Rationality in the Flesh
The research project is intended to investigate the hypothesis that the body has its own kind of rationality. It takes place on the basis of CRS and in collaboration with Professor Anne Kubai (CEMFOR) and Dr Ebba Elwin (Psychology Faculty). The project is supervised by Professors Mikael Stenmark and Ulf Zakariasson (Theology faculty)
Irrationality is often held responsible for our biased treatment of people of different races and genders, and faults in decision-making. However, recent empirical research shows that irrationality is sometimes preferable to rationality: even simplest decisions, like choosing a meal from menu, cannot be made by emotionless reasoning only; religious faith helps to recover from surgery and is conducive to mental health; faith in success of a relationship makes it more successful. These findings challenge a standard conception of rationality, according to which following reason is a reliable path to knowledge and wellbeing. Is our conception of rationality wrong?
I argue that in order to understand such cases we have to take the role of human body into account. Body affects human cognition and decision-making through emotions, intuitions, etc., that often go unnoticed by our conscious mind. When offered to choose an object, people prefer that on their right hand side without realising that. Such circumstances, as left and right, insubstantial for rational decision-making, have crucial importance for our body. Bodily influence is structured and predictable, thus I hypothesise that body has its own kind of rationality. This study will develop and test this hypothesis by analysing the cases of irrationality with positive and negative outcomes. It will involve a re-reading of empirical material of religious studies and psychology through the lens of the hypothesis of bodily rationality.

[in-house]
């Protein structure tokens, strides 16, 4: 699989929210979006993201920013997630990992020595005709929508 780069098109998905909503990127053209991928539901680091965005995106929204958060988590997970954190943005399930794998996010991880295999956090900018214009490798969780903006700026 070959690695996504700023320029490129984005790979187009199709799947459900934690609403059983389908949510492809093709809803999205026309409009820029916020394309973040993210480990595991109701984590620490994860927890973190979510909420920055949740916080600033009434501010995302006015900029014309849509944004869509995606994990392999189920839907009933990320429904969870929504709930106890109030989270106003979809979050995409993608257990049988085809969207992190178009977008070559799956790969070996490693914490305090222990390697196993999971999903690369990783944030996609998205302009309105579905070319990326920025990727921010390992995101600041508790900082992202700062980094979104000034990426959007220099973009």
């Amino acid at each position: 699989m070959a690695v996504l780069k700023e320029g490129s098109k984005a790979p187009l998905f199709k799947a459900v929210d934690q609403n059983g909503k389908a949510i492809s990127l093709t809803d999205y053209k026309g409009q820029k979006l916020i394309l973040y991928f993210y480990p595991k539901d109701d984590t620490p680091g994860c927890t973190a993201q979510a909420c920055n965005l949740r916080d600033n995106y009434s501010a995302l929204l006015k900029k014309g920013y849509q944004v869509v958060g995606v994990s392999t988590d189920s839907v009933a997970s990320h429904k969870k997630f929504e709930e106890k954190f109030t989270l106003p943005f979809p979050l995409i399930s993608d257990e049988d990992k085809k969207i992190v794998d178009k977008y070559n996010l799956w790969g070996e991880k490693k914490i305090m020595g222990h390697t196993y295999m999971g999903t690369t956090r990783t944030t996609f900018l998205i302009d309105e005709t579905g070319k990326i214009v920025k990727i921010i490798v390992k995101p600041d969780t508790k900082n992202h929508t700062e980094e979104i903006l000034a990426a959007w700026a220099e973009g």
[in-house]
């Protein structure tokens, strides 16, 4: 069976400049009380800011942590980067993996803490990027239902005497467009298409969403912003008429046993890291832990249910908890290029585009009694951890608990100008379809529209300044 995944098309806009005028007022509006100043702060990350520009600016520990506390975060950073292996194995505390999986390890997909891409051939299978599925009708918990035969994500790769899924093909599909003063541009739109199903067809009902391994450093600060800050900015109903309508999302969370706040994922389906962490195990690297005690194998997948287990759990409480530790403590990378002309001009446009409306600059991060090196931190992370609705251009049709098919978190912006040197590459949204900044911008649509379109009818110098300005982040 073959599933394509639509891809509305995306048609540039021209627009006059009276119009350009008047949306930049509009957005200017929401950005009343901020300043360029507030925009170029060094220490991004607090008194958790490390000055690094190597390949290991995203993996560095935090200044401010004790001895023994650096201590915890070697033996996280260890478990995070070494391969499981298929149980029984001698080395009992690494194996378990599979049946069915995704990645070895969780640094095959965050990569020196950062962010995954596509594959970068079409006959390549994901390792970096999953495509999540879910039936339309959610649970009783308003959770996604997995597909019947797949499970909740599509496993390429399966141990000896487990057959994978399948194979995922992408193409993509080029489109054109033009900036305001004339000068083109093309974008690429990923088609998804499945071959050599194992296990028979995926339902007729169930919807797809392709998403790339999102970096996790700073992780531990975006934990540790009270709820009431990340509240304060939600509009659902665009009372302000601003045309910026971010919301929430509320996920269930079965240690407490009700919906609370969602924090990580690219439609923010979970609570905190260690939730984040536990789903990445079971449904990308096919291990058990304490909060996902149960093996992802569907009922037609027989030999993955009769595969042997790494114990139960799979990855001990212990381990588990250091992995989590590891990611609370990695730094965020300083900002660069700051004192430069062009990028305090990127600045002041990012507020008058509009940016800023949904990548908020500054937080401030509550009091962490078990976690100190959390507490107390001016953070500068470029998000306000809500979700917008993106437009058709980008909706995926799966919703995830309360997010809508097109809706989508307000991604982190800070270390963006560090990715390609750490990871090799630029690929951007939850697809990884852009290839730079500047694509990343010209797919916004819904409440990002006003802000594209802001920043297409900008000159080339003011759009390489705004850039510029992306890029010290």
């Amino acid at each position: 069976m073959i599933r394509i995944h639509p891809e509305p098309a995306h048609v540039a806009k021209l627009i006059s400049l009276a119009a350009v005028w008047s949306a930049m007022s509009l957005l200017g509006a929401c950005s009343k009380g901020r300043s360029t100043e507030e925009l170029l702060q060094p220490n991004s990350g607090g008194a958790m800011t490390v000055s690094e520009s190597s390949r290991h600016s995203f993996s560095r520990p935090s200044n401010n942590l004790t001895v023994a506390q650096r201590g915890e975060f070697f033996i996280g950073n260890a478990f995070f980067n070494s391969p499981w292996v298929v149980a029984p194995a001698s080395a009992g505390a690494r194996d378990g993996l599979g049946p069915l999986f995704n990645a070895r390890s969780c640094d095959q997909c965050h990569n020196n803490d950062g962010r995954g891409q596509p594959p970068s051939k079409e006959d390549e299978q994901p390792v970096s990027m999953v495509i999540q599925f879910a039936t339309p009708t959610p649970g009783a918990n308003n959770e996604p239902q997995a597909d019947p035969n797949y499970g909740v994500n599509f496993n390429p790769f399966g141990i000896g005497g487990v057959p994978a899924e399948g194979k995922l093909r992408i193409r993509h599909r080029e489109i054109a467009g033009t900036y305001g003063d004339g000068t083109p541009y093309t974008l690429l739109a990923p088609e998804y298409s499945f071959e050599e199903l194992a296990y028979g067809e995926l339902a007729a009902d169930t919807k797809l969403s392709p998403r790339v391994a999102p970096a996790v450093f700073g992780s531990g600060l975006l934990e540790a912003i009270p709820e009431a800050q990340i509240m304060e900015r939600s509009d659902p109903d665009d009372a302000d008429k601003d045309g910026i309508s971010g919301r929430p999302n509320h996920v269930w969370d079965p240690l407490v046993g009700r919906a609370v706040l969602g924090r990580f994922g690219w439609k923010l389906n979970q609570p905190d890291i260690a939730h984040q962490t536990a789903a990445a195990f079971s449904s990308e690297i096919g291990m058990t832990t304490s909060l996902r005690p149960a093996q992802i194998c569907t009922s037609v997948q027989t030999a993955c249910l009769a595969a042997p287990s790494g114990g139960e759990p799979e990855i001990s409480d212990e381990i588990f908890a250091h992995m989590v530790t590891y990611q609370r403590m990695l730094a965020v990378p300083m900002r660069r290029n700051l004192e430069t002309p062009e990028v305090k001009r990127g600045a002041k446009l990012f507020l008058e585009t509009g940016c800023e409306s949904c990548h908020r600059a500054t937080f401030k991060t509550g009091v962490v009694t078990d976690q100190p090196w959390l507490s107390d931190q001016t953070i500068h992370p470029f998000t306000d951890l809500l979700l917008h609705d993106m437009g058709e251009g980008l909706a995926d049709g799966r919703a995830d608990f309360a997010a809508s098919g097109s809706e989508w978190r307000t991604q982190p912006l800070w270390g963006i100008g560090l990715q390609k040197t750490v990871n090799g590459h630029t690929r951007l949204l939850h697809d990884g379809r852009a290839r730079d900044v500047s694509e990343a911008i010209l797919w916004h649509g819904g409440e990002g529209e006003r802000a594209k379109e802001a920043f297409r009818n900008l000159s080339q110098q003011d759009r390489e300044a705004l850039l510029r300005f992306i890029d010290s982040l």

Bridging Beliefs and Practices
University of Birmingham, University of Leeds, UK
The project was completed under supervision of Professors Yujin Nagasawa, Mark Wynn and David Cheetham in 2018.
The aim of the project was to bridge the gap between theoretical and empirical studies of religion, which up till now developed separately, as the studies of beliefs and the studies of practices. This will be done by means of elucidating the properties of beliefs and their relation to human embodied religious practices. I decided to take the best of empirical investigations (phenomenology and the most prominent results of religious studies) and the best of theoretical investigation (analytic philosophy) and make a conceptual work to bridge them.
As a methodological basis for this work I have chosen the embodied approaches, as they present a link between phenomenological descriptions and strict analytical conceptualizations. Body is a medium between beliefs and practices, thus the concept of belief will be developed in relation to the practice with a body as a focal point and a key source of conceptualizations. The results of the research will be presented in clear-cut analytical terms, easy to use not only by empirical and theoretical researchers of religion, but also by participants of interreligious dialogue, thus contributing to mutual understanding and religious tolerance. I aim to provide a proper, detailed and accurate account of the properties of beliefs in their relation to practice by conceptualizing the results of empirical studies in clear-cut analytical terms.